Trailing 7-3 midway through the fourth quarter, LSU took over from its own five-yard line. With Anthony Jennings having thrown a pair of interceptions in the second half, the Tigers went with the ground game.
LSU ran it 12 consecutive times for a total of 92 yards. Then, the Tigers did what nobody expected.
Jennings faked the handoff to Kenny Hilliard and found a wide-open Logan Stokes for the go-ahead score, his first career reception. It was the run game though that led to LSU’s win, and the Tigers finished with 264 rushing yards against an Ole Miss team that entered the game with one of the best run defenses in the country.
The game was far from over after that score though, with LSU having to survive a pair of Ole Miss offensive attacks.
The first ended in a turnover on downs. Starting the drive with five minutes left in the game, Ole Miss picked up one first down and got to the LSU 48-yard line facing a 3rd-and-2.
I’Tavius Mathers rushed it up the middle but only picked up a yard. Ole Miss tried to hurry the fourth down call, and Bo Wallace attempted to sneak it up the middle. Jermauria Rasco and Kendell Beckwith were credited with the stop for no gain.
Ole Miss did get one more opportunity after forcing a three-and-out on LSU’s ensuing offensive possession. The Rebels took over with 1:19 left in the game, and managed to pick up a 4th-and-8. Ole Miss got another first down on the next play, crossing midfield.
After an injury timeout, Wallace scrambled and attempted a deep heave to Laquon Treadwell. It was underthrown. Ronald Martin came up with the interception, but Jalen Mills was called for pass interference, giving Ole Miss another chance.
Wallace scrambled on second down and picked up eight to bring the Rebels within a field goal try from 43 yards. But then the Rebels were called for a delay of game, knocking them out of field goal territory.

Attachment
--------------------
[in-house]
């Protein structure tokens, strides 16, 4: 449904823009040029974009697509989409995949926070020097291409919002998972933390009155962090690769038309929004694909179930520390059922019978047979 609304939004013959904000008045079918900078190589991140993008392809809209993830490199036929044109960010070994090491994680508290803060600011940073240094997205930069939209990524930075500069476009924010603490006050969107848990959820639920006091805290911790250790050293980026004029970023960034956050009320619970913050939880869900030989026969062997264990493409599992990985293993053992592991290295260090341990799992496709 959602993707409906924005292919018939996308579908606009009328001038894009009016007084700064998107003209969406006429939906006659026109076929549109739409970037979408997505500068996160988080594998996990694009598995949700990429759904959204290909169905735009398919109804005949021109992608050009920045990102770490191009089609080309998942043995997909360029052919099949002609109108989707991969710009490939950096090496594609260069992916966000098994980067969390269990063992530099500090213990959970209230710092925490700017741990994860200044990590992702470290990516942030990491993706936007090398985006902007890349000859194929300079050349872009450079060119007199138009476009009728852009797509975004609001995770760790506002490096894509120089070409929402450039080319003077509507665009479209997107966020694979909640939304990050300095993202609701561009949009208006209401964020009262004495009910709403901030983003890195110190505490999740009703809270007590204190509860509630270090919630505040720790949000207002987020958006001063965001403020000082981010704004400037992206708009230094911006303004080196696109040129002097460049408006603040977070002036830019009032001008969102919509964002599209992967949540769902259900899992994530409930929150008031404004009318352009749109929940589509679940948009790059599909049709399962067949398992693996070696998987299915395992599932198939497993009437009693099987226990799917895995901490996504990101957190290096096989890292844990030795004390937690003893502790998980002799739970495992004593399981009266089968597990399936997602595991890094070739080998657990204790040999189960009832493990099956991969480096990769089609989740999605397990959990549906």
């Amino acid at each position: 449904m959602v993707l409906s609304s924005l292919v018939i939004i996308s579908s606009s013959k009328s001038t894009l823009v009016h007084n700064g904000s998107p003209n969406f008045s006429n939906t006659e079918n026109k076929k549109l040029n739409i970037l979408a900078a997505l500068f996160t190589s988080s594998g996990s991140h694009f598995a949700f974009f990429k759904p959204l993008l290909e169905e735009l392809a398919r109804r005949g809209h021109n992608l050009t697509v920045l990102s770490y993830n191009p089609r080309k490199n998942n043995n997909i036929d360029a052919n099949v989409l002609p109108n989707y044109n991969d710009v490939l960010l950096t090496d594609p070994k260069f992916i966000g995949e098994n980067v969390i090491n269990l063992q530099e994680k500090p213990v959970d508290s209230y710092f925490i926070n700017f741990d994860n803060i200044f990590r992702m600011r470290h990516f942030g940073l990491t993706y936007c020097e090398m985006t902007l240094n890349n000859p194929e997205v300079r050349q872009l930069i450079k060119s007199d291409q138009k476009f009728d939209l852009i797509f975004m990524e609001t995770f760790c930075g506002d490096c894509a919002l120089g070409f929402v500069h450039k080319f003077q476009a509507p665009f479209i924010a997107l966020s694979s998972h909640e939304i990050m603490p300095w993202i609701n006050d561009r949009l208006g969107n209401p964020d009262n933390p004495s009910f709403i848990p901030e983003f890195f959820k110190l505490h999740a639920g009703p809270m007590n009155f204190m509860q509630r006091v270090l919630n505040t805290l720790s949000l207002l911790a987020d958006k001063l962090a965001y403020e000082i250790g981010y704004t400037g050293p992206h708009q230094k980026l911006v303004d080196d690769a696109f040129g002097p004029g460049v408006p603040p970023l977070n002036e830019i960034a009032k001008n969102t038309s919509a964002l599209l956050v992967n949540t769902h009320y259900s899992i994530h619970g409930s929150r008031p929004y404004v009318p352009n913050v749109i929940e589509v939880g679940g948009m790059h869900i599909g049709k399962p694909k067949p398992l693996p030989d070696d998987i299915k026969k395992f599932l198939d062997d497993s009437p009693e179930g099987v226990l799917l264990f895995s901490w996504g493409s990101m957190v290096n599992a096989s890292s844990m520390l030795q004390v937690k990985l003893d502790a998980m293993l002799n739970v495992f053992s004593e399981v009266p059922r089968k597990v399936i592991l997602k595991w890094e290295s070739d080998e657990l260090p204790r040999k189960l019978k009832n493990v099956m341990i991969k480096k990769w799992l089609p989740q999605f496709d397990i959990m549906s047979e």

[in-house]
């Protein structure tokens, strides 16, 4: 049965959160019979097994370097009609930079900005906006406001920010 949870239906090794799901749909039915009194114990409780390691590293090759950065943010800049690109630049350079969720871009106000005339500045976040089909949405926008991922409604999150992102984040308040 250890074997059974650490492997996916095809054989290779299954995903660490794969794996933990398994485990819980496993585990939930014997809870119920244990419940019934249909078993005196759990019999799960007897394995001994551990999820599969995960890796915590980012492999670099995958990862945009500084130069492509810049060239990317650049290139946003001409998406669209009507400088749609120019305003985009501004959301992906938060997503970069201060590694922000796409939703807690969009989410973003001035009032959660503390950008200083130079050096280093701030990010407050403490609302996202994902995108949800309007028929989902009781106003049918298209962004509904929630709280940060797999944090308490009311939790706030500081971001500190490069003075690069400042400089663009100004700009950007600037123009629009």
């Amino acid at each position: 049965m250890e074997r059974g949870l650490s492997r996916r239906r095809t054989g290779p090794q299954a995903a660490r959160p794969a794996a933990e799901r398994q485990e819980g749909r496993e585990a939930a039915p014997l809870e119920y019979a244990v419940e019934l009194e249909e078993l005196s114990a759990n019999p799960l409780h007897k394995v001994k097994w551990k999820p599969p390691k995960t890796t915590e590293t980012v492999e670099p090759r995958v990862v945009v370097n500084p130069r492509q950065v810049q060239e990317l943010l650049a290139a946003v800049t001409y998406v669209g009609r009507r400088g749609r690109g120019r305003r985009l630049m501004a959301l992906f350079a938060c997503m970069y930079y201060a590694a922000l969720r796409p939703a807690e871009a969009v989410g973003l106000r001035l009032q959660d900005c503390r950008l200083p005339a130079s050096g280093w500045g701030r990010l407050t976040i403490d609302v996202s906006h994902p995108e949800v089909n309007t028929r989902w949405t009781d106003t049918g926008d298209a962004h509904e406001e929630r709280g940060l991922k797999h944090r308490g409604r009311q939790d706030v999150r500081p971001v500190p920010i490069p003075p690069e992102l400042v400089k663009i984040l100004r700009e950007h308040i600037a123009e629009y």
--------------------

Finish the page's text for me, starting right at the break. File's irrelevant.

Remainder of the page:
Wallace dropped back to pass, rolled to his left, heaved it to the end zone, but Martin came down with the interception — and this time it stood.
LSU dove up the middle from its own two-yard line to seal the victory, sending the sold out Tiger Stadium into frenzy with the crowd storming the field after the clock ran out.
LSU entered halftime with a 7-3 deficit, but that score could’ve been much different had the Tigers not wasted several golden opportunities.
LSU’s opening two offensive possessions reached the red zone, but the Tigers got nothing to show for it.
LSU’s first six plays got them inside the 20, including consecutive passes for a combined 43 yards. Leonard Fournette seemingly had the Tigers inside the five, but an inadvertent whistle from the referees blew the play dead even though he wasn’t actually down. The drive stalled from there, and the Tigers had to settle for a 28-yard field goal attempt that Colby Delahoussaye pushed wide left.
LSU got even closer on the next possession but came away with the same result. Fournette tried to barrel in from three yards out but fumbled it on the goal line for another blown red zone trip.
The Tigers’ third offensive possession ended in another fumble, this one by Terrence Magee, but the LSU defense mostly held Ole Miss in check to limit the damage.
Of the Rebels’ five first-half possessions, three ended in a punt and one in a turnover on downs. Ole Miss did reach the end zone once on a six-play, 80-yard drive. Bo Wallace found Cody Core on third-and-goal from the 15 to give the Rebels a 7-0 lead late in the first quarter.
LSU got on the board with its next possession, going 90 yards on 16 plays. The Tigers ran it down the Rebels’ throat, picking up 77 of those yards on the ground. But the drive stalled at the Ole Miss four-yard line, and the Tigers had to settle for a field goal to make it 7-3 at halftime.
That score held through the third quarter has neither offense found any success. The two teams combined for just 90 yards and five punts plus an LSU interception.
Jennings would throw another pick in the fourth quarter, and from there LSU stuck to the ground game, as evidenced by that game-winning touchdown drive.